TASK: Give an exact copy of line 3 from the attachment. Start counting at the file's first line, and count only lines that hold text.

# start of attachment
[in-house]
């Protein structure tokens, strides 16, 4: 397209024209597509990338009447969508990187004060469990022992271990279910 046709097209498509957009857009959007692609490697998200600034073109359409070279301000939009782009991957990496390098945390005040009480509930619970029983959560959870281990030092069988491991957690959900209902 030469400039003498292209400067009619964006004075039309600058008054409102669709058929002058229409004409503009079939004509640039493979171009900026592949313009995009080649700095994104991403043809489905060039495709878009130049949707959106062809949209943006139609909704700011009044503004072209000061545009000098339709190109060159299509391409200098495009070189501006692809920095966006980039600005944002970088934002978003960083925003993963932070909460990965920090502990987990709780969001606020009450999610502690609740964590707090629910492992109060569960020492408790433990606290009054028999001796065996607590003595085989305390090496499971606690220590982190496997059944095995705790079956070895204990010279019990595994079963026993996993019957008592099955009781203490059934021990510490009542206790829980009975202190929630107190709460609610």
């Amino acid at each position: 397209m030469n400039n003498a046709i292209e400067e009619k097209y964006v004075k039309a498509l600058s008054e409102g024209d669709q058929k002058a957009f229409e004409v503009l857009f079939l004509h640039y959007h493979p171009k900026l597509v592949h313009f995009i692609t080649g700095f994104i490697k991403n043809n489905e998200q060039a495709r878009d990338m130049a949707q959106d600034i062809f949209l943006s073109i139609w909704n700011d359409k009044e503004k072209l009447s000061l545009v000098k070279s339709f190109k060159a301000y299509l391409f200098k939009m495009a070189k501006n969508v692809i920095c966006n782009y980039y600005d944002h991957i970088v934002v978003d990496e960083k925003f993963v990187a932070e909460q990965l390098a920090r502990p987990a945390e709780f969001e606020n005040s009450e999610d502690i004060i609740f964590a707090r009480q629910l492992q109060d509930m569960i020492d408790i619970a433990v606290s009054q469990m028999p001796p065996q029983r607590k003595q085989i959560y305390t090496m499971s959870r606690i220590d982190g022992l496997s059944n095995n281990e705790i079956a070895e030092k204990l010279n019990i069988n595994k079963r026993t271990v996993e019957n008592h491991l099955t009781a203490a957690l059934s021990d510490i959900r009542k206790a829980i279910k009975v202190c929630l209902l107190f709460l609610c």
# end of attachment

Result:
């Amino acid at each position: 397209m030469n400039n003498a046709i292209e400067e009619k097209y964006v004075k039309a498509l600058s008054e409102g024209d669709q058929k002058a957009f229409e004409v503009l857009f079939l004509h640039y959007h493979p171009k900026l597509v592949h313009f995009i692609t080649g700095f994104i490697k991403n043809n489905e998200q060039a495709r878009d990338m130049a949707q959106d600034i062809f949209l943006s073109i139609w909704n700011d359409k009044e503004k072209l009447s000061l545009v000098k070279s339709f190109k060159a301000y299509l391409f200098k939009m495009a070189k501006n969508v692809i920095c966006n782009y980039y600005d944002h991957i970088v934002v978003d990496e960083k925003f993963v990187a932070e909460q990965l390098a920090r502990p987990a945390e709780f969001e606020n005040s009450e999610d502690i004060i609740f964590a707090r009480q629910l492992q109060d509930m569960i020492d408790i619970a433990v606290s009054q469990m028999p001796p065996q029983r607590k003595q085989i959560y305390t090496m499971s959870r606690i220590d982190g022992l496997s059944n095995n281990e705790i079956a070895e030092k204990l010279n019990i069988n595994k079963r026993t271990v996993e019957n008592h491991l099955t009781a203490a957690l059934s021990d510490i959900r009542k206790a829980i279910k009975v202190c929630l209902l107190f709460l609610c």